I don’t often have writer’s block. My head is so full of goofy characters and their antics that I have dozens and dozens of books pretty well all written in there. When things in “real life” interfere, I find that writing is the best therapy in the world for me. It makes me look outside myself, and I can always make a happy ending. If only I could figure out how to do that in real life!

What inspires you?

People! I love to people watch and eavesdrop. If you ever doubted that the world is full of zany characters and goofy storylines, just go to a restaurant, a mall, or a sporting event and study the people who come and go. It is true that real life is stranger than fiction, and after all, most fiction is based (at least loosely) on real life.

Where do you get your ideas?

I guess I’d have to just repeat what I said above: from people and what they do. Oh, and sometimes from my dreams. I guess I just have a sort of warped mind.

Is there any one thing that influences your stories? Can you tell us about your Santa Claus story? Where did the idea come for that one?

I love to get the start of a story from something I see somebody do, but then I sort of let it stew in my mind for awhile to see what led up to that point and where it went from there.
I have two Christmas books out: A Christmas Dream and A Lumberjack Christmas. Both of them have very special Santa Clauses in them. In A Christmas Dream, the main storyline deals with a young mother who lost her husband in Desert Storm. When she and her boss (who had his sight set on her) and her little boy Jeremy went to the mall, Jeremy went to talk to Santa. He discovered that Santa’s son died in Desert Storm, and the mom eventually found out that her husband and Santa’s son died in the same incident of “friendly fire” in Desert Storm. Santa got a very special Christmas present…but wait! I don’t want to ruin the story for you. You have to read the book. Or if you want to, you can go to and the whole thing is there as an i-pod. That was great fun to do! The other one, A Lumberjack Christmas, has a Jewish Santa Claus in it!

How long have you been writing?

I’ve been writing for about 30 years. I have a whole file cabinet full of the best doggone rejection letters you ever saw! The magazine writing seemed to go pretty well, and it gave me hope that one day my books would succeed too. My first book, Dunnottar, was finally published in June, 2000. Now I have 14 novels out, as well as two non-fiction books. I still have to pinch myself to see if I’m dreaming. I hope to have 4 new books out this year. One of them will be the script that Billie Williams did for me of A Christmas Dream. I would love to see it in community theaters, etc. all over the country this year. The others will be Bank Roll: A Max Stryker Mystery, Tuesday Nolan: Women of the Week, and Wanted: Organ Donor for Sister Babs (the first Sister Babs Mystery).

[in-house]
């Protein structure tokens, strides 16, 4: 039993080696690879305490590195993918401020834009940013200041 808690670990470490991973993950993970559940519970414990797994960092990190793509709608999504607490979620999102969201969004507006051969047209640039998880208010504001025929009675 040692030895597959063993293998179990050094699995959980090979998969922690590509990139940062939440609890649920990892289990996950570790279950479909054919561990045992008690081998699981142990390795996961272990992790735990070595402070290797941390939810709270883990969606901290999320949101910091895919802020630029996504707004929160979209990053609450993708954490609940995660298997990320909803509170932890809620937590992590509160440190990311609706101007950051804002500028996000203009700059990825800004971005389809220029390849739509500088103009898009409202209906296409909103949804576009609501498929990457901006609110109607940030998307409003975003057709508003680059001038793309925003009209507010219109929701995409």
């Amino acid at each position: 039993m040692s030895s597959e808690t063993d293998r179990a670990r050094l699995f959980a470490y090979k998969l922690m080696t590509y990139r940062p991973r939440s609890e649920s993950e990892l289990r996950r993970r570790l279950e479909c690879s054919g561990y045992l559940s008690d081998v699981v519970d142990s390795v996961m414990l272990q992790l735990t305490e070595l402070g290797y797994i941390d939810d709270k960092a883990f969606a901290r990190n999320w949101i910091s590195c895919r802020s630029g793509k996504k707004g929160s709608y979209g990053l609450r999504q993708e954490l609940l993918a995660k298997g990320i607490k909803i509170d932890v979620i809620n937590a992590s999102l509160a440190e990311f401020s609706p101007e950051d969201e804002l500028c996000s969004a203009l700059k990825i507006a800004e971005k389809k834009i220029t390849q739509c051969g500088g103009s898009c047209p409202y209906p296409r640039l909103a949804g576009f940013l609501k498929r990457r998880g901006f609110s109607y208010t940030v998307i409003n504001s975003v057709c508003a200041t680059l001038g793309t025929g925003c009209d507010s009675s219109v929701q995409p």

Can you tell readers about your latest work?

The one I am working on now is Tuesday Nolan. I started it last year, but when I changed publishers it got sort of put on a back burner until my old ones got out again. You can see more about the Women of the Week series at . They are all based on the old poem, “Monday’s child is fair of face…” Each of the women in the series is named for the day of the week they were born, and their whole life has revolved around the line from the poem. Tuesday’s child is fair of grace, and Tuesday Nolan runs a finishing school for girls in South Carolina.

One more question, Janet, do you have a favorite writing tip you can offer to writers?

Believe in yourself, and write what you would like to read. And write, write, write, but don’t forget to read, read, read as well. You learn by everything you read; even if it’s a “bad” book, you learn what not to do.

You can learn more about Janet Elaine Smith and the books she writes by visiting,, and
Janet can be reached at